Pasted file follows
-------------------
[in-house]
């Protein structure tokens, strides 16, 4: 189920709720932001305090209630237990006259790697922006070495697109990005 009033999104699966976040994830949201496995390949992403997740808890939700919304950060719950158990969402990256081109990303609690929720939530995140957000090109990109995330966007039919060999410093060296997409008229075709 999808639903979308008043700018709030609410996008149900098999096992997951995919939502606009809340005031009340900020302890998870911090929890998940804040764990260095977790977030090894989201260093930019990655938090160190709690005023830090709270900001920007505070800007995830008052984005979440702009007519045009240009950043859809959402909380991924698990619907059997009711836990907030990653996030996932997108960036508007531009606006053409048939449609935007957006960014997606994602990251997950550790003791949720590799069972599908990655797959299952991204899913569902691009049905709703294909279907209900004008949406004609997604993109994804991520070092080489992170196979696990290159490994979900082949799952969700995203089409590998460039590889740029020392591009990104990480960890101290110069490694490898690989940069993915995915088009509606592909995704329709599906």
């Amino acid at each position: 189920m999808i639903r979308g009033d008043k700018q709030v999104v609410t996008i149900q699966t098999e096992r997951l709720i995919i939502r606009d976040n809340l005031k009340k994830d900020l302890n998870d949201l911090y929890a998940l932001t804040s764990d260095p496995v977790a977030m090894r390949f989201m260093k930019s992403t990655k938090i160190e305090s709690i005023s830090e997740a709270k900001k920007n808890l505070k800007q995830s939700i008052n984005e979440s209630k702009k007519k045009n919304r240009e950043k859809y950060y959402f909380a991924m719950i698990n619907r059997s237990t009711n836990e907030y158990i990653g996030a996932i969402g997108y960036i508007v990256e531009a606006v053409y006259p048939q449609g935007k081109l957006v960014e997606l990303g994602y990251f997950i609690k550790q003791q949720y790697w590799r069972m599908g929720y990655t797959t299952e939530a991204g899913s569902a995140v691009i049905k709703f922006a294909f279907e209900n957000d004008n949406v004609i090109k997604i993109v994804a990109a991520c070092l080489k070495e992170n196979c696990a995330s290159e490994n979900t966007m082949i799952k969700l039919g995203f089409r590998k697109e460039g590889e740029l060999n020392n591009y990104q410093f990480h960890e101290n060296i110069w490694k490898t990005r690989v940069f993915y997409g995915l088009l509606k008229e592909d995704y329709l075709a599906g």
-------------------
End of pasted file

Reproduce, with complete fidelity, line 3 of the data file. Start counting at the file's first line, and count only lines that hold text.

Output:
């Amino acid at each position: 189920m999808i639903r979308g009033d008043k700018q709030v999104v609410t996008i149900q699966t098999e096992r997951l709720i995919i939502r606009d976040n809340l005031k009340k994830d900020l302890n998870d949201l911090y929890a998940l932001t804040s764990d260095p496995v977790a977030m090894r390949f989201m260093k930019s992403t990655k938090i160190e305090s709690i005023s830090e997740a709270k900001k920007n808890l505070k800007q995830s939700i008052n984005e979440s209630k702009k007519k045009n919304r240009e950043k859809y950060y959402f909380a991924m719950i698990n619907r059997s237990t009711n836990e907030y158990i990653g996030a996932i969402g997108y960036i508007v990256e531009a606006v053409y006259p048939q449609g935007k081109l957006v960014e997606l990303g994602y990251f997950i609690k550790q003791q949720y790697w590799r069972m599908g929720y990655t797959t299952e939530a991204g899913s569902a995140v691009i049905k709703f922006a294909f279907e209900n957000d004008n949406v004609i090109k997604i993109v994804a990109a991520c070092l080489k070495e992170n196979c696990a995330s290159e490994n979900t966007m082949i799952k969700l039919g995203f089409r590998k697109e460039g590889e740029l060999n020392n591009y990104q410093f990480h960890e101290n060296i110069w490694k490898t990005r690989v940069f993915y997409g995915l088009l509606k008229e592909d995704y329709l075709a599906g």